This week I'll let you know about my how I'm keeping healthy with Peloton, the New York-based company that's taking over the fitness world. This is also a preview into more fitness and lifestyle posts.
I mentioned them last week in my review of meditation apps, but as you might know, Peloton is much more than that.
My fitness journey
Ask my poor suffering hubby, RAS, and he'll tell you I have way more than my share of fitness videos.
Sure, there are many more programs out there that I've never tried, and probably never will. The problem with these videos is that after you've done them for any good length of time, you start to memorize the exercises, the routine and even what the instructor is going to say. Then the dreaded boredom sets in, and you don't want to do them much or at all.
So now, after fighting the hype of their ubiquitous marketing and their silly holiday ad that generated a ton of backlash, I've given in to Peloton.
How I got hooked
I first got their app in December, which allowed me to take their running/walking/bootcamp, yoga, meditation, strength training and cardio classes. They allow you to try it free for 30 days. I could stream them onto our TV downstairs, where the treadmill is. But I fought against the impulse to get the bike. I even told RAS, "Don't get me a Peloton," like the husband in the holiday commercial did. In April, with my creaky knees crying out for mercy, I finally relented.
What convinces me that I'll stick with them? Here are few reasons why:
A short ride with one of my favorite instructors, Emma Lovewell
More classes than I could ever take
The biggest problem with any kind of virtual fitness program is boredom. That's especially true if you've gotten videos/DVDs and play the same routines over and over again. And there are certainly other fitness sites that have a changing menu of content, especially if you shell out money for a subscription.
But Peloton has taken this to an incredible level with classes from the last 3 or 4 years, all of which can be taken on demand. Each is classified into difficulty level, class type, length and music. Most members try to take one live, with an instructor-led workout and thousands of others all over the world. With constantly new content, no one could ever take all of them. Maybe some have, but they probably aren't human.
I personally like all the classes, from cycling to meditation, but I really like going live. It just seems the next best thing to being in New York or London.
Instructors are awesome
I've never been a big fan of rah-rah fitness instructors who seemed to be hopped up on some kind of stimulant. And if I want to have some kind of self-help lesson thrown my way, I'll look it up in a book, thank you very much.
For some reason, I don't mind this kind of positive direction from the Peloton instructors. Most of the ones who are like this are on the bike and few are on the tread/strength training. That's probably because of the times we're in now, confined to our homes and feeling very uncertain about the future. They provide the encouragement I need to get through a challenging day when nothing seems to work, with a workout that I initially have no chance to finish.
Just about all of them are tough to varying degrees, but some are just entertaining and funny. Others are just quietly encouraging, and others do have the cheerleader/guru vibe. I like to go with whatever energy level and mood I have for the day. Probably my overall favorite is Robin Arzon, who teaches both cycling and running classes. She's a lot of fun, encouraging and her parlance, I feel like a queen who's proud to wear her crown. (kind of silly, I know, but I don't care). Others are cycling instructors Emma Lovewell and Matt Wilpers, and running instructors Selena Samuela and Matty Maggicomo.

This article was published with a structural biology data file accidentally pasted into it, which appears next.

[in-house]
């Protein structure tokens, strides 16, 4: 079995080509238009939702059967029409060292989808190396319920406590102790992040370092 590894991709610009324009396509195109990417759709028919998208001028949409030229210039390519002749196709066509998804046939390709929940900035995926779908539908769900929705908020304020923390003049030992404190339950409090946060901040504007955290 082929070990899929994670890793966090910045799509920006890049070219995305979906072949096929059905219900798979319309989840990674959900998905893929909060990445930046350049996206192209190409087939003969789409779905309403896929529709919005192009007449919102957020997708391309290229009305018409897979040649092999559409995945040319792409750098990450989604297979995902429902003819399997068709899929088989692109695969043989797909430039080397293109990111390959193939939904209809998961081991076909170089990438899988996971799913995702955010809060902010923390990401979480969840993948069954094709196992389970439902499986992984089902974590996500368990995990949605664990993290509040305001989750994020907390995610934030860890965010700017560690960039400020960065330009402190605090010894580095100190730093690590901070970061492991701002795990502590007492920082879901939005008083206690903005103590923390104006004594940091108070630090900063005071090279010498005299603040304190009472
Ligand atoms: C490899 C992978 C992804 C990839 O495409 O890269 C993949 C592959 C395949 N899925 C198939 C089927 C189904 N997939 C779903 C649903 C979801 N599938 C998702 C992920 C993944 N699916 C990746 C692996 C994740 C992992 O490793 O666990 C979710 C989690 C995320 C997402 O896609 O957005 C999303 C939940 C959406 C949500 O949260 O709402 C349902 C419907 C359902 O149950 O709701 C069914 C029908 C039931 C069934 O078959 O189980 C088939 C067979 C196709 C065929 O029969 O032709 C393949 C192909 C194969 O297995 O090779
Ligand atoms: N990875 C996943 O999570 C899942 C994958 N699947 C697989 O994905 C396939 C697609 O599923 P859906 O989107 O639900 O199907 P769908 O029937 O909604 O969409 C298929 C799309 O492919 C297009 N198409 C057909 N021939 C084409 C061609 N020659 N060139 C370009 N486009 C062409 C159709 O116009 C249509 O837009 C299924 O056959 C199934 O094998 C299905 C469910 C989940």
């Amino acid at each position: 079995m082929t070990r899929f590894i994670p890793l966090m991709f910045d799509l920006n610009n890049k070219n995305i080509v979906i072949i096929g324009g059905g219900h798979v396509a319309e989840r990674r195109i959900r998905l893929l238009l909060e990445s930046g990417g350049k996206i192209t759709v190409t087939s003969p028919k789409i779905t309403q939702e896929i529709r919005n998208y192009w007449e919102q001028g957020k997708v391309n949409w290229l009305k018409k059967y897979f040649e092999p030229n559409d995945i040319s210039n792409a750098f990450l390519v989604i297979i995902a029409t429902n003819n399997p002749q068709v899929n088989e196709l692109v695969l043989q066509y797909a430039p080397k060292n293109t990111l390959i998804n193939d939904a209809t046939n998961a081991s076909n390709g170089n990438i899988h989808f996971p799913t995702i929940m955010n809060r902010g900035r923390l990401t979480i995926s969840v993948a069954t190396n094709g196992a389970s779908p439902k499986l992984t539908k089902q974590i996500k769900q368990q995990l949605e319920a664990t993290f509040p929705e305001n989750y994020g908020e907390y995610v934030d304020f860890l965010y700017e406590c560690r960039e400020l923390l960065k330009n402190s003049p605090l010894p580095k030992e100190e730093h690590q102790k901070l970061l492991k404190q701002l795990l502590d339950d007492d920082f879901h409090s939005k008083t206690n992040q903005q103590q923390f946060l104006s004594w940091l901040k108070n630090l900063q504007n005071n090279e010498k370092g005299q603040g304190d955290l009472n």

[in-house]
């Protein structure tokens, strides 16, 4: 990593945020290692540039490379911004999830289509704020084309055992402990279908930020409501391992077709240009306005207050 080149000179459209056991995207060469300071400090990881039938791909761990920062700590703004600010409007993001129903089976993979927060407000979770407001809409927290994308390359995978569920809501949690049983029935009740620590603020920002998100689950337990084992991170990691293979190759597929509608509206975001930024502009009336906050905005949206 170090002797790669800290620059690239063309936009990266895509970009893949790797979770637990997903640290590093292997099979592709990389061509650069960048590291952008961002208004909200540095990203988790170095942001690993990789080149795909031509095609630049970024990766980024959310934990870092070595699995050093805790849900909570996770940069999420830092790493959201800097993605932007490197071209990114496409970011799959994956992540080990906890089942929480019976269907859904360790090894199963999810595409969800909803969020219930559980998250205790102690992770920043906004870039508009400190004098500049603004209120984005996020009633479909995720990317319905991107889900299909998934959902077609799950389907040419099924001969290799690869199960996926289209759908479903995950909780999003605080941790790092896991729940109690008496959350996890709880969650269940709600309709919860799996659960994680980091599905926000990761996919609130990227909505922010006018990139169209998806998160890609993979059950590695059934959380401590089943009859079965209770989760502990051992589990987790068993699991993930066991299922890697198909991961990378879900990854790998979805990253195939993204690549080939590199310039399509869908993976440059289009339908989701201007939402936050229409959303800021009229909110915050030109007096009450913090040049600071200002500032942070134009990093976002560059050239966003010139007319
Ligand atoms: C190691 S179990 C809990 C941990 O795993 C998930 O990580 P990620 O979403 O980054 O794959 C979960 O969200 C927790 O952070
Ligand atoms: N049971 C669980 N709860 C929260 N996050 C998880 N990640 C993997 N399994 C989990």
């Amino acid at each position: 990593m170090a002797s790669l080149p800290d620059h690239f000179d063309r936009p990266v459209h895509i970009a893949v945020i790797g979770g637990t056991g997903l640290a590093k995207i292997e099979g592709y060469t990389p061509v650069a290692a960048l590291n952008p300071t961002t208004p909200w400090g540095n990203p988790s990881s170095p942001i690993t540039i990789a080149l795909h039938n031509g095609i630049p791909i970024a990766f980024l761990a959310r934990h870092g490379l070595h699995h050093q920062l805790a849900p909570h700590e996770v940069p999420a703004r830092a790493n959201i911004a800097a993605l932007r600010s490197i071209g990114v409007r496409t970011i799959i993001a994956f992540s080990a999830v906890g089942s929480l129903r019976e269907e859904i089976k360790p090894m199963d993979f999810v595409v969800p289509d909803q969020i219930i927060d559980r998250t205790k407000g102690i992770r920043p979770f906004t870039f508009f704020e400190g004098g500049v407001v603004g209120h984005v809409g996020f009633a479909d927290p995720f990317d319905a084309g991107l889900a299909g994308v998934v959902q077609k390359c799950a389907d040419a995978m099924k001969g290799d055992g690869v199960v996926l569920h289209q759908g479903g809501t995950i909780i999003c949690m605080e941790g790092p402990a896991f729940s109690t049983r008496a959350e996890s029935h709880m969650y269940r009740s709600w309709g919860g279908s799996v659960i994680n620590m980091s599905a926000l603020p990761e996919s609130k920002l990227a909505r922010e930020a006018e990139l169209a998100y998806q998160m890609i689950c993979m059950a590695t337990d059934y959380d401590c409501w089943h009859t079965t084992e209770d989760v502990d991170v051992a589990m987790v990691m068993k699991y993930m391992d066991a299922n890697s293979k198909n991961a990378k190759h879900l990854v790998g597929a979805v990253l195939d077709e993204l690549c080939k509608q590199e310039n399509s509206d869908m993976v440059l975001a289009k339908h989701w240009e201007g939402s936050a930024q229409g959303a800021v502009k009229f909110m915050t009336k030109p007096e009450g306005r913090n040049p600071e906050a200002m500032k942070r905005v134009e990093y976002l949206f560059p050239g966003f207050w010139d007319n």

Getting stronger and fitter every day
Thanks to my compulsive need to reach certain daily milestones of fitness (i.e. at least 10,000 steps a day), I've worked out much more than I have in the past three years. The problem is that even if I get a vigorous bike workout in, it doesn't count toward my daily steps. So I then get on the treadmill or run or walk outside. On top of that, I try to do strength training or yoga. Peloton has made this all easy.
The result of all of the is I lost weight and I didn't change one bit of my diet. Well, I always try to eat better anyway, but I wasn't making any concerted effort to reduce calories. I actually don't mind this extra effort, because if it means I can eat guilt-free most of the time, I'm good with that. The fringe benefit, of course, is that my fitness is improving. I just might be the healthiest I've ever been right now.
An unexpected community
I've actually connected with other Peloton members and even with some of the instructors on social media. That's especially been the case since I've started a Power Zone challenge and have stayed with the same team for three of them. Now, I've never been a big fan of interacting with others this way. In fact, I'll be the first to tell you that social is a necessity that I don't love. Yet it's essential for marketing and even connection.
I've gotten encouragement, inspiration and amusement through the various Facebook and Instagram group. Right now, I'm in a challenge where I'm riding at least 30-45 minutes three times a week, and often 60 minutes. I never thought that I could do something like that before. But with these communities, I'm reaching for personal and fitness goals that I'm achieving well beyond my personal beliefs.